The real winner in the Labrador federal byelection was the triumph of democracy over cynicism.
The cynicism that says vote for me or you will be punished; vote for me or you will forfeit investments for your communities; vote for me and ignore my history of broken election laws; vote for me because you will get a warm body at Stephen Harper’s cabinet.
Despite the pressure to do otherwise, nearly 70 per cent of Labradorians rejected the politics of cynicism and fear.
Some were swayed by the arguments, and it isn’t difficult to understand why.
Fear has always been a driving force in politics, especially with this federal Conservative government.
Certainly, fear and division have factored largely into Stephen Harper’s electoral strategy and governing style.
This is not to take away from Yvonne Jones’ resounding victory. Indeed, it is to reinforce her victory.
She effectively articulated why the people of Labrador deserved better representation than they were getting from former Harper cabinet minister, Peter Penashue.
Ms. Jones also proved why she has survived in politics for so long. She is tough and she is also a great campaigner.
She and the NDP candidate Harry Borlase, who has a bright future in politics if he chooses to take that path, urged Labradorians to reject the politics of fear and quid pro quo and to vote for better representation.
And they did so in solid record numbers.
Highest voter turnout since 1995
According to a report in The Hill Times, last week’s Labrador byelection saw the highest voter turnout, 59.6 per cent, than in any of 47 byelections held since 1995. A small victory for democracy.
Despite his third place result, Mr. Borlase managed to increase the NDP vote in the traditionally Liberal riding of Labrador.
According to Sun News journalist David Akin, who crunched the numbers and shared them on Twitter, the NDP result in the byelection represented a 77 per cent increase over the party’s average performance in the five elections between 2004 and 2011.
Of course there were many, many other factors at play in this byelection, including an extremely unpopular prime minister and federal government as well as a candidate who broke a multitude of election laws in the 2011 general election.
Despite those negatives, Mr. Penashue garnered 32 per cent of the vote.
Yet, Mr. Penashue, proved in defeat, why he deserved to lose this election.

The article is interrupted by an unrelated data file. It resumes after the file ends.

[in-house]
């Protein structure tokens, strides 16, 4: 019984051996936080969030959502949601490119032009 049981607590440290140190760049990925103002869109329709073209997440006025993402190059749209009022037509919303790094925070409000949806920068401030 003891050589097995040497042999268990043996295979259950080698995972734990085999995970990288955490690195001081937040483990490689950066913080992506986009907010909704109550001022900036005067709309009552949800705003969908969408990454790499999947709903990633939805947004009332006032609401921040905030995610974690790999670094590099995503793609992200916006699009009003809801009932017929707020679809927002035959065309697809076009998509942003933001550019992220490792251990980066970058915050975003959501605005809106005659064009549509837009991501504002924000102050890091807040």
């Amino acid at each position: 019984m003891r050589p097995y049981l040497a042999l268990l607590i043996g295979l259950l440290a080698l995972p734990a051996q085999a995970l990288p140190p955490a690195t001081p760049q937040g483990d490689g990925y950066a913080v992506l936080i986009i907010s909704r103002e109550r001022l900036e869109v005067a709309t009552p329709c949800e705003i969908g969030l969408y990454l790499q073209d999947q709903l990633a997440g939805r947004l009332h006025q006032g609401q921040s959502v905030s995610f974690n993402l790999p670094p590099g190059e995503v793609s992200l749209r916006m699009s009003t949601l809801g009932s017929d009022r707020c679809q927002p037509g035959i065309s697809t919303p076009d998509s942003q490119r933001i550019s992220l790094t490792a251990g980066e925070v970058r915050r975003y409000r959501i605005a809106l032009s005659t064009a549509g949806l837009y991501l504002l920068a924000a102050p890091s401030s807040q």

Asked about his electoral loss, he responded: “People have to live with the decisions that they’ve made. The offer was a cabinet table and people chose to be in the Opposition. Labrador lost, in my view.”
Yes the people chose. And the majority of Labradorians spoke clearly about what they didn’t want and what they did.
Despite his disastrous and short history, including thousands of dollars in illegal donations and the utterance of a mere 977 words in the House of Commons in all of 2012 (the third fewest words of all sitting MPs), Mr. Penashue expected voters to forgive and forget.
He never did apologize for breaking election laws, choosing instead to blame it on a campaign worker.
He bragged about, as a cabinet minister, withholding approval for projects for the island part of the province until a project in his riding got the nod.
Not once did Mr. Penashue take responsibility for his actions, even on election night he blamed the CBC and others for his woes.
Another of Mr. Penashue’s real problems was his lack of authenticity as a politician.
He was painfully uncomfortable delivering his coached message lines from the Harper Conservative spin-doctors. He was not allowed to be himself, or so it appeared.
These are the same federal Conservative spin-doctors who tried to paint the Liberal victory as a loss for new leader Justin Trudeau merely because the election win — which was sizable — was not as large as polls predicted at the beginning of the race.
Graceless sore losers. They are incapable of hiding their mean streak.
One of Andrew Coyne’s latest political commentaries says it best: “Secretive, controlling, manipulative, crude, autocratic, vicious, unprincipled, untrustworthy, paranoid. … We’ve had some thuggish or dishonest governments in the past, even some corrupt ones, but never one quite so determined to arouse the public’s hostility, to so little apparent purpose.
Their policy legacy may prove short-lived, but it will be hard to erase the stamp of the Nasty Party.”
Mr. Penashue’s campaign epitomized all that is wrong with politics.
The fact that Labradorians rejected it is perhaps a sign that people want more from their politicians and their politics than this.
And that’s a very good thing.
Lana Payne is president of the
Newfoundland and Labrador Federation
of Labour. She can be reached by email